I have just come across an image on Iamaphoneys website; thewingedbeatle.com, on a page entitled Its .
How long this page, and indeed image, has been there I do not know, however, it is mighty interesting.
The images are from the letters page of the Beatles Monthly Magazine, though from what month and year I do not know, and concern the extract of a Shakespeare play that appears at the end of "I am the walrus".
According to Wikipedia; "The dramatic reading in the mix is a few lines of Shakespeare's King Lear (Act IV, Scene VI), which were added to the song direct from an AM radio Lennon was fiddling with that happened to be receiving the broadcast of the play on the BBC Third Programme. The excerpt begins at Act IV, Sc vi,II lines 224-25, most pointedly (given Lennon's problematic history with his own father) where the disguised Edgar talks to his estranged and maliciously blinded father the Earl of Gloucester: Glo: "Now good sir, what are you? Edg: A most poor man, made tame to fortune's blows." Edgar then kills Oswald the steward of Goneril (who cries out "Slave, thou has't slain me"). Edgar describes the dead Oswald in words heard in the song's coda as a "serviceable villain." Gloucester asks "What, is he dead?" and Edgar replies "Sit ye down father rest you."
Now, this Shakespeare clue is well known in PID circles and has been discussed before, but to me it is fantastic that IAAP gives us this little gem without comment or fanfare. I guess I am guilty of looking for clues that perpetuate my own beliefs about PID, but, this confirmation, in an official Beatles publicity organ, has to be taken seriously.
The Beatles Monthly Book, or, Beatles Monthly Magazine was produced by the publisher Sean O' Mahony of Beat Publications Ltd between August 1963 and December 1969. O' Mahony would contribute articles under the pseudnym Johnny Dean as would the Beatles press officer Tony Barrow, who wrote using his middle names Frederick James, as did Mal Evans and Neil Aspinall who, of course, used his wonderful nom de plume, Billy Shepherd.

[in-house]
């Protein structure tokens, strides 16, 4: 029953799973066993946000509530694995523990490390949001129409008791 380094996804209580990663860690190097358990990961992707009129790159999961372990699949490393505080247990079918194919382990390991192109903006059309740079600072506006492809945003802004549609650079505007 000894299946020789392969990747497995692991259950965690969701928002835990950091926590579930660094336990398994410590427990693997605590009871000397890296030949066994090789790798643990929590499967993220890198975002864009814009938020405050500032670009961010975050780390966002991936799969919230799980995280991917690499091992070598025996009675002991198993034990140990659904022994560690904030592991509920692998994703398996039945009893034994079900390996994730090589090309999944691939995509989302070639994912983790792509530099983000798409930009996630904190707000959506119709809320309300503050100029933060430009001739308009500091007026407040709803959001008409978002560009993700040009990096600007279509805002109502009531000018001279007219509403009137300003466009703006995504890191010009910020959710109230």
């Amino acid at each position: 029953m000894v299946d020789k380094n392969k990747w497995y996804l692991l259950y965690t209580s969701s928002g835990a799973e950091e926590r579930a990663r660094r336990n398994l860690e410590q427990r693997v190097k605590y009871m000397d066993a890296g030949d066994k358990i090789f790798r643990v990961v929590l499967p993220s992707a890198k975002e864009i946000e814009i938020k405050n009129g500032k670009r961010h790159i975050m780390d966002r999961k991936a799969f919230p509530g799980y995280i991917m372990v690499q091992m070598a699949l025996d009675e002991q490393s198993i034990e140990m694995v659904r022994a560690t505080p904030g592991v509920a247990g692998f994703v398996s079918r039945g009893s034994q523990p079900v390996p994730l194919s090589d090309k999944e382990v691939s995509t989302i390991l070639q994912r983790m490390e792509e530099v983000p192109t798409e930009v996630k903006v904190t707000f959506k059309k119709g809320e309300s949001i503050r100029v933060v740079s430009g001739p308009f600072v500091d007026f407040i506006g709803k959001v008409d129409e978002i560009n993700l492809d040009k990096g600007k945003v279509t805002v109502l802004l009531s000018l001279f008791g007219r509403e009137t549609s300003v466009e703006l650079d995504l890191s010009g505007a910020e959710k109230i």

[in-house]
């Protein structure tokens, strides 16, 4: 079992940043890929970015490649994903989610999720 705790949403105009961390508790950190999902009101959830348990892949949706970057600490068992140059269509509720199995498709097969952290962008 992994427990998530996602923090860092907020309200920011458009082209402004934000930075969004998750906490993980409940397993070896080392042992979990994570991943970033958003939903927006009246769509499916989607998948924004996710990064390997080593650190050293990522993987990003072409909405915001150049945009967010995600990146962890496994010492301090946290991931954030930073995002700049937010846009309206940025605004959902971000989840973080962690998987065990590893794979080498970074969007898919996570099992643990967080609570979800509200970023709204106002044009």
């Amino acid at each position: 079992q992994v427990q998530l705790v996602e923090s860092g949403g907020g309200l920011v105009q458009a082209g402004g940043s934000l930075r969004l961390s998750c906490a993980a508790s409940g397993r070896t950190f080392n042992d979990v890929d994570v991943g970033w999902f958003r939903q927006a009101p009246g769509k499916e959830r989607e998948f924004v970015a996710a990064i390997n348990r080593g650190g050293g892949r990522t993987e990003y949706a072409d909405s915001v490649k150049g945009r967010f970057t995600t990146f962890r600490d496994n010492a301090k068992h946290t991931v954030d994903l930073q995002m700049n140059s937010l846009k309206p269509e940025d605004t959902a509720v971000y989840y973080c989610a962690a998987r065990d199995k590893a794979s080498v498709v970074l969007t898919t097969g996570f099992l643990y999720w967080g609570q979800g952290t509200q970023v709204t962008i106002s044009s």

After the publication ceased it would reappear from May 1976 until September 1982 when all 77 original issues were republished. After that the magazine continued with original content until January 2003. The letters from Bealtle people section was edited by Johnny Dean (O'Mahony) and Billy Shepherd (Aspinall) and, guessing from the fact that the heading is now 'more recent letters from Beatle people', I assume this comes from one of the later magazines with the newer content.
I would love to know the date of this magazine so if anybody knows please do drop me a line. Given that the PID rumours only began in September 1969 and this publication ceased in that December there would have little time for it to have been in that print run. So, logic suggests, it appeared somewhere between October 1982 and January 2003.
Given Neil Aspinall's involvement in the Beatles Monthly Magazine and, in my opinion, his connection with Iamaphoney (please see blog piece here) this is yet another tantalising clue he has chosen to bring to public attention, especially given the inference that the Beatles perpetuated the whole thing.
As Johnny Rotten once said; "ever get the feeling youv'e been cheated?"